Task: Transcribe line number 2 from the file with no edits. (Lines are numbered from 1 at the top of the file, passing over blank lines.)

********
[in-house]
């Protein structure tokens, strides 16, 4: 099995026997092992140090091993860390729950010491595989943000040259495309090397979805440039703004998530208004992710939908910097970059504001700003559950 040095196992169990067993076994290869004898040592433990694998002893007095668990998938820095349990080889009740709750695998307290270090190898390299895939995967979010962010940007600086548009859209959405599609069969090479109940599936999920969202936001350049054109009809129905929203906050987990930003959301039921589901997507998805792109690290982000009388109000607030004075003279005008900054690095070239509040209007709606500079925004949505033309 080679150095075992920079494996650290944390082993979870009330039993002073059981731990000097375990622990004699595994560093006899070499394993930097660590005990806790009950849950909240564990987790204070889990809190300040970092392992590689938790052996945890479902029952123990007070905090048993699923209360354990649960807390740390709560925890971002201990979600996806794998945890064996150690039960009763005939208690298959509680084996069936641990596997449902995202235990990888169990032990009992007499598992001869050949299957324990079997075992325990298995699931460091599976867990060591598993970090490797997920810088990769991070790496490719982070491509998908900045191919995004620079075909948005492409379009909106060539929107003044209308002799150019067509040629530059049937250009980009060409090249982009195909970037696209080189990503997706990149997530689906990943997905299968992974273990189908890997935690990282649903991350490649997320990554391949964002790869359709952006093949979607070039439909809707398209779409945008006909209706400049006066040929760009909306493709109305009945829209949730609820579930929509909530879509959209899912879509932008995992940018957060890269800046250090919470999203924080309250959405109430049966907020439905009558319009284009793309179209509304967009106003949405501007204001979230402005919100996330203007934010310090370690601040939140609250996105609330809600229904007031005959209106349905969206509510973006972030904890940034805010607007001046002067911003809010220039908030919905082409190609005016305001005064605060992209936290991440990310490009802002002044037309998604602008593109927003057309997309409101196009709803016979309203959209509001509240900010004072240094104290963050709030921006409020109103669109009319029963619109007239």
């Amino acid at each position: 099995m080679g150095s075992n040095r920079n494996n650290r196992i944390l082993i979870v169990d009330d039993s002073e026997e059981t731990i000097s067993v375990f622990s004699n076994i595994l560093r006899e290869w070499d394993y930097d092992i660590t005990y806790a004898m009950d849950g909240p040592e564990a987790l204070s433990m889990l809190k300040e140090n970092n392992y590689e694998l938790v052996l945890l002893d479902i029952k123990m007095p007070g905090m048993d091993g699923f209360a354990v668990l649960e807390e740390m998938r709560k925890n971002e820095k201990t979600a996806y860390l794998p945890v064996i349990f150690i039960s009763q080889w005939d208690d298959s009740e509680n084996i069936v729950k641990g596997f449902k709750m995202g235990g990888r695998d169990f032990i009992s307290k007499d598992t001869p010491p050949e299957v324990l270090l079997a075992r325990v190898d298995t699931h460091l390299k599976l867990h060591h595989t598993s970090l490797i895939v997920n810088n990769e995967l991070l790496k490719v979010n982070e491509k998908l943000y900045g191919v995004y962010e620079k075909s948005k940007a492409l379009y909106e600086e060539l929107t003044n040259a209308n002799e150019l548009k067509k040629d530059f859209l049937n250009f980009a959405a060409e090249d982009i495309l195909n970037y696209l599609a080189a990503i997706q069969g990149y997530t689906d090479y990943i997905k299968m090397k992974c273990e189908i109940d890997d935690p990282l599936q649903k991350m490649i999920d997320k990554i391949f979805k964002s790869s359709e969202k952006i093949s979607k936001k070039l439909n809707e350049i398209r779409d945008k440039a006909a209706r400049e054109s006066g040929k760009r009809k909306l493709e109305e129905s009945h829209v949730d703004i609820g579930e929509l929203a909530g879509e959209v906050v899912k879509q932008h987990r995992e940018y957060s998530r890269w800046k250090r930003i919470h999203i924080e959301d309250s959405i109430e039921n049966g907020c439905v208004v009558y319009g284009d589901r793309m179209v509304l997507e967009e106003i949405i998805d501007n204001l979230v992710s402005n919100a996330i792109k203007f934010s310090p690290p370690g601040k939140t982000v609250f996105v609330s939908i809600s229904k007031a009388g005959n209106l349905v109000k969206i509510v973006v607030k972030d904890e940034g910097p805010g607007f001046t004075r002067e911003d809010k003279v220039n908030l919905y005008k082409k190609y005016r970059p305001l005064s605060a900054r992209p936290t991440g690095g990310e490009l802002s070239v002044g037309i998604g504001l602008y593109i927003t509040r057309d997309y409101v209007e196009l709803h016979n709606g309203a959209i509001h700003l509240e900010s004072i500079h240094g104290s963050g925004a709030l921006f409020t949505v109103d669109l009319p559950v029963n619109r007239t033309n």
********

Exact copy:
């Protein structure tokens, strides 16, 4: 099995026997092992140090091993860390729950010491595989943000040259495309090397979805440039703004998530208004992710939908910097970059504001700003559950 040095196992169990067993076994290869004898040592433990694998002893007095668990998938820095349990080889009740709750695998307290270090190898390299895939995967979010962010940007600086548009859209959405599609069969090479109940599936999920969202936001350049054109009809129905929203906050987990930003959301039921589901997507998805792109690290982000009388109000607030004075003279005008900054690095070239509040209007709606500079925004949505033309 080679150095075992920079494996650290944390082993979870009330039993002073059981731990000097375990622990004699595994560093006899070499394993930097660590005990806790009950849950909240564990987790204070889990809190300040970092392992590689938790052996945890479902029952123990007070905090048993699923209360354990649960807390740390709560925890971002201990979600996806794998945890064996150690039960009763005939208690298959509680084996069936641990596997449902995202235990990888169990032990009992007499598992001869050949299957324990079997075992325990298995699931460091599976867990060591598993970090490797997920810088990769991070790496490719982070491509998908900045191919995004620079075909948005492409379009909106060539929107003044209308002799150019067509040629530059049937250009980009060409090249982009195909970037696209080189990503997706990149997530689906990943997905299968992974273990189908890997935690990282649903991350490649997320990554391949964002790869359709952006093949979607070039439909809707398209779409945008006909209706400049006066040929760009909306493709109305009945829209949730609820579930929509909530879509959209899912879509932008995992940018957060890269800046250090919470999203924080309250959405109430049966907020439905009558319009284009793309179209509304967009106003949405501007204001979230402005919100996330203007934010310090370690601040939140609250996105609330809600229904007031005959209106349905969206509510973006972030904890940034805010607007001046002067911003809010220039908030919905082409190609005016305001005064605060992209936290991440990310490009802002002044037309998604602008593109927003057309997309409101196009709803016979309203959209509001509240900010004072240094104290963050709030921006409020109103669109009319029963619109007239």